Canadian exporters are well on their way to chalking up their 14th consecutive annual record for natural gas deliveries to the United States, according to records kept by the National Energy Board. Export volumes rose 10% to 2.88 Tcf in the first three-quarters of the gas contract year ending Oct. 31, compared to 2.62 Tcf delivered to the U.S. during the nine-month period of Nov. 1-July 31 in 1999-2000.

Despite the retreat by prices off their winter peaks, revenue gains continued. In the first three-quarters of 2000-01, gas exports fetched US$16.26 billion, 114.7% more than the US$7.57 billion received during the same period of 1999-00. Prices at the international border averaged US$5.61 in the first nine months of the current contract year, up 94.3% from $2.89 in 1999-00.

The price drop showed in July. Monthly export revenues slipped by 13.8% to US$993.8 million compared to $1.15 billion in July of 2000. Prices fell by 21.9% to an average US$3.06/MMBtu compared to US$3.92 in the summer of 2000, when the market’s steep climb to last winter’s spectacular peaks in the $9-$10 range was getting under way. Thanks to the spike on North American markets last heating season, export revenues for the current gas contract year already beat the annual record set in the full year of 1999-00. The US$16.26 billion received during November-July of 2000-01 topped by 44% the 12-month receipts of US$11.3 billion in 1999-00.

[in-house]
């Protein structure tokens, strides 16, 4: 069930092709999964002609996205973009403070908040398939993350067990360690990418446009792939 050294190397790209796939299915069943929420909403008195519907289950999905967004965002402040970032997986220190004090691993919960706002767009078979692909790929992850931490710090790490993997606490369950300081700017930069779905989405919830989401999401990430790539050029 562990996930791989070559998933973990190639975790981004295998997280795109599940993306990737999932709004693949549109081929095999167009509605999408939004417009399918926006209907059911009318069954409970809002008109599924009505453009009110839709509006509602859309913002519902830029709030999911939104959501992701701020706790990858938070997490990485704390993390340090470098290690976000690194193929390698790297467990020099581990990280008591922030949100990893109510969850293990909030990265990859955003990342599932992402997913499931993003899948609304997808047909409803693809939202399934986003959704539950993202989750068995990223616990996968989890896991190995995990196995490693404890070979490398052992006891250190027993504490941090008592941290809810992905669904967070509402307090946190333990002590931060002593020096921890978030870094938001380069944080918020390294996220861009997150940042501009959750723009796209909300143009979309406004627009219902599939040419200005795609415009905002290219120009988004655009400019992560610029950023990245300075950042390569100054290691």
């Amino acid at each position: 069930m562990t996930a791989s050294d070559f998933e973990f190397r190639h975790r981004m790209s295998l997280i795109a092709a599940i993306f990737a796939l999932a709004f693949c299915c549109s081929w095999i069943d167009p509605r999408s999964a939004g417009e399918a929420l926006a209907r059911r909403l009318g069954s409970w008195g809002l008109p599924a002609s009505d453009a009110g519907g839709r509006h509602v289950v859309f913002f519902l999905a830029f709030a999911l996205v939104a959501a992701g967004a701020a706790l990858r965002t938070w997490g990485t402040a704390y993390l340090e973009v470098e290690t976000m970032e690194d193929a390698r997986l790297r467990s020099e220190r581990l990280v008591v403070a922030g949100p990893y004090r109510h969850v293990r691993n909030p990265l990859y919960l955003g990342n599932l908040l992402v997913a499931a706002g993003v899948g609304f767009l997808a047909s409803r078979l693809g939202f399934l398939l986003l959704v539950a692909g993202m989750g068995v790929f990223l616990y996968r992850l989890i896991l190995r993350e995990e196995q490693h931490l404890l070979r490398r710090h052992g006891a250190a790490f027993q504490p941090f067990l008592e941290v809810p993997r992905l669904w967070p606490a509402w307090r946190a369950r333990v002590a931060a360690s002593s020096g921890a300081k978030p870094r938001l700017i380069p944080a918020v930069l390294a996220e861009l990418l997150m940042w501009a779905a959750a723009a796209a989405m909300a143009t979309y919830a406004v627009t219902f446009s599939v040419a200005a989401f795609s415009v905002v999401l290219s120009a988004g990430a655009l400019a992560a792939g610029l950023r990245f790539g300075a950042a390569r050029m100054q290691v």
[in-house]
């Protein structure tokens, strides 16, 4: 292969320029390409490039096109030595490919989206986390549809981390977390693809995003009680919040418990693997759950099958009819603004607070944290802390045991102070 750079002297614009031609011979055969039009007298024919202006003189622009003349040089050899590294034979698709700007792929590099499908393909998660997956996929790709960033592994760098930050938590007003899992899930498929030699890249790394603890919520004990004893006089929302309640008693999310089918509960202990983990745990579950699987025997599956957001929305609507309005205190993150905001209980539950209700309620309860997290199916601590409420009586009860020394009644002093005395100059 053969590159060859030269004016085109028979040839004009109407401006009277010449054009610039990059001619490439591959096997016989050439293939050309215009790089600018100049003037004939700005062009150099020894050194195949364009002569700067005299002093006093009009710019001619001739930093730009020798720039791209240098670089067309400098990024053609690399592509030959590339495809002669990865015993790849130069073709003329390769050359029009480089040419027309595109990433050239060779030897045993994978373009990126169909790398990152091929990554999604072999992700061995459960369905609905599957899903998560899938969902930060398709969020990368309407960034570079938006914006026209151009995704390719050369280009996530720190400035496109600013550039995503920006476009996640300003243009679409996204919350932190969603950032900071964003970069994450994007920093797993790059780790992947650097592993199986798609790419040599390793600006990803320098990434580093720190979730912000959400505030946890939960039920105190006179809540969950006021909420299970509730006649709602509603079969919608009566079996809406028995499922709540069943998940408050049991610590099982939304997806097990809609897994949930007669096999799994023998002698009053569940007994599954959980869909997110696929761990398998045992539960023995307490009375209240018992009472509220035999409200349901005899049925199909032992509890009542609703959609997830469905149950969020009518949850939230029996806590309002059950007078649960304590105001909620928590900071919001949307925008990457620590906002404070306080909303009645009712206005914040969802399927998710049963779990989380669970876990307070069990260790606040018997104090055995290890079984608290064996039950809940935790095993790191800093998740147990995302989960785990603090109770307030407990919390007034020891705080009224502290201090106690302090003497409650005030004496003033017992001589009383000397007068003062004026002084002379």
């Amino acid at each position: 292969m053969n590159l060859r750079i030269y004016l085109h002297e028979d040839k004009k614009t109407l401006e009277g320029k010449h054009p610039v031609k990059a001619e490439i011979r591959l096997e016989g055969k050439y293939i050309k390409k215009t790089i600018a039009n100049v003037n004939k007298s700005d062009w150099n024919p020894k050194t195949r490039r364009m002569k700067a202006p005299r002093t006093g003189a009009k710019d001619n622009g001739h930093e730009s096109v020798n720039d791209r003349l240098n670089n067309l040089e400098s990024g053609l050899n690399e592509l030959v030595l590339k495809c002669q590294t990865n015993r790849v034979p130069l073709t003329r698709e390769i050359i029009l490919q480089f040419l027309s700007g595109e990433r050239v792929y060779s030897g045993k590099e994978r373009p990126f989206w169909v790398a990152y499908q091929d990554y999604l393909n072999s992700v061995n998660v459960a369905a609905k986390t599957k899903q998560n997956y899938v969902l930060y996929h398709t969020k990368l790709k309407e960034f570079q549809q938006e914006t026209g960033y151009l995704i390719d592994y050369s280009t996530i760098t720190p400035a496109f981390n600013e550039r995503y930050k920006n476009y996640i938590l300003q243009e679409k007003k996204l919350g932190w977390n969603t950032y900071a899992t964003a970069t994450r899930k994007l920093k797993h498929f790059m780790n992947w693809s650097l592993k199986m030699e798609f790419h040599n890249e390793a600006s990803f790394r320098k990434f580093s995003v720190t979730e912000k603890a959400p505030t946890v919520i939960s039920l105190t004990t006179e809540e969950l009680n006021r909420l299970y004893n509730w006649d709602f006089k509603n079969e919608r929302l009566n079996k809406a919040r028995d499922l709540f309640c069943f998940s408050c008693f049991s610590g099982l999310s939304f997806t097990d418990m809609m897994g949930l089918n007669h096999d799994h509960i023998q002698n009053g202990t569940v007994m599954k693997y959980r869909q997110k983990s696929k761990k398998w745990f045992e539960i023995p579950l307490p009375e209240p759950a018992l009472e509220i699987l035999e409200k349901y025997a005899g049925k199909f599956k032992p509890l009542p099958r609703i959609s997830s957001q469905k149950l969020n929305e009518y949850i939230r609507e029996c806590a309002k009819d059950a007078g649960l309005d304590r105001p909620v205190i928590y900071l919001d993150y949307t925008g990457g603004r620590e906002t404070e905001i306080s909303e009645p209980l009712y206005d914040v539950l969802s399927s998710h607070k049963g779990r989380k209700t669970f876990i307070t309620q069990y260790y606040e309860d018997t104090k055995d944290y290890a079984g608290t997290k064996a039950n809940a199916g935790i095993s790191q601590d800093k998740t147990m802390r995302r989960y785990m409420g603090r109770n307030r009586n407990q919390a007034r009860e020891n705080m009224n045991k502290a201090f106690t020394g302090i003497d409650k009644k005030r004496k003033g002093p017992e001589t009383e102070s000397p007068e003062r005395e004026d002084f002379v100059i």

Among major destinations for Canadian gas, the reversal of market conditions showed most clearly in California during the first three-quarters of the current contract year. Nine-month deliveries to California fell by 17.6% to 429.8 Bcf from 521.8 Bcf in the first three-quarters of 1999-00.

Shipments to the Midwest rose 15.5% to 1.1 Tcf, as traffic rose to capacity on the new Alliance Pipeline to Chicago from northern British Columbia and Alberta. Exports to the northeastern states rose by 19.7% to 877.2 Bcf in the first three-quarters of the current contract year, as the Sable Offshore Energy Project and allied Maritimes & Northeast Pipeline made themselves felt on the continental gas market. Going in the opposite direction from California, the Pacific Northwest region of the U.S. increased purchases of Canadian gas by 19.3% to 450.3 Bcf. Canadians are already braced for a reversal on the revenue front over the next contract year. Among forecasts, a prediction by the Calgary oil and gas stocks boutique of Peters & Co. illustrated the new range: a NYMEX average of US$3.90/MMBtu for calendar 2001, followed by a drop to US$2.50 for 2002.

The Peters analysts said, “There is a widely held view, which we also believe, that a downturn in energy industry activity will result in a short cycle of low gas prices, followed by a sharp recovery. Natural gas price volatility for the next few years may be similar to the short oil price cycles of 1986-95…by mid-2002, supply declines and U.S. economic recovery should kick-start the next gas bull market.” The activity decline is spreading rapidly into Canada. In a new forecast, the Petroleum Services Association of Canada predicted a 21% decline in drilling. Well completions in western Canada are forecast to drop to 14,400 in 2002 from a record 18,200 this year, with gas drilling liable to fare worse than oil.

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